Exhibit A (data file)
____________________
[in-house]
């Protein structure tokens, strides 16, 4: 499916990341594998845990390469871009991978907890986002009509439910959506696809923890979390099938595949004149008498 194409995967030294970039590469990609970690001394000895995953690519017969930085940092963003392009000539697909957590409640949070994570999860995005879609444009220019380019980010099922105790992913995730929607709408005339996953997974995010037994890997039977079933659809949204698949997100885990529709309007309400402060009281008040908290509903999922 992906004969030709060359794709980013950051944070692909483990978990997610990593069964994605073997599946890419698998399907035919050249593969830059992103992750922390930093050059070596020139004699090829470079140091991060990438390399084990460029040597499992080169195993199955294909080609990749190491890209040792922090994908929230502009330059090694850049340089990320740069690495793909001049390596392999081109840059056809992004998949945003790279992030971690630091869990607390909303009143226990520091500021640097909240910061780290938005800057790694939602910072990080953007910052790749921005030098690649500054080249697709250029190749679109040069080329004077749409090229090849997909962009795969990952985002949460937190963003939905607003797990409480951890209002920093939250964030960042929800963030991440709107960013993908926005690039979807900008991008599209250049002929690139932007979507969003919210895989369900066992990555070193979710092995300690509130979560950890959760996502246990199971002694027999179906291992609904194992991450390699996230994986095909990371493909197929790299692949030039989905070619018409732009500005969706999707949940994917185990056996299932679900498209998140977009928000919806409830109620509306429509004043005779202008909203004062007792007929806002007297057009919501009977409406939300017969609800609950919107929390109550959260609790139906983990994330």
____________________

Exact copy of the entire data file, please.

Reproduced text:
[in-house]
């Protein structure tokens, strides 16, 4: 499916990341594998845990390469871009991978907890986002009509439910959506696809923890979390099938595949004149008498 194409995967030294970039590469990609970690001394000895995953690519017969930085940092963003392009000539697909957590409640949070994570999860995005879609444009220019380019980010099922105790992913995730929607709408005339996953997974995010037994890997039977079933659809949204698949997100885990529709309007309400402060009281008040908290509903999922 992906004969030709060359794709980013950051944070692909483990978990997610990593069964994605073997599946890419698998399907035919050249593969830059992103992750922390930093050059070596020139004699090829470079140091991060990438390399084990460029040597499992080169195993199955294909080609990749190491890209040792922090994908929230502009330059090694850049340089990320740069690495793909001049390596392999081109840059056809992004998949945003790279992030971690630091869990607390909303009143226990520091500021640097909240910061780290938005800057790694939602910072990080953007910052790749921005030098690649500054080249697709250029190749679109040069080329004077749409090229090849997909962009795969990952985002949460937190963003939905607003797990409480951890209002920093939250964030960042929800963030991440709107960013993908926005690039979807900008991008599209250049002929690139932007979507969003919210895989369900066992990555070193979710092995300690509130979560950890959760996502246990199971002694027999179906291992609904194992991450390699996230994986095909990371493909197929790299692949030039989905070619018409732009500005969706999707949940994917185990056996299932679900498209998140977009928000919806409830109620509306429509004043005779202008909203004062007792007929806002007297057009919501009977409406939300017969609800609950919107929390109550959260609790139906983990994330």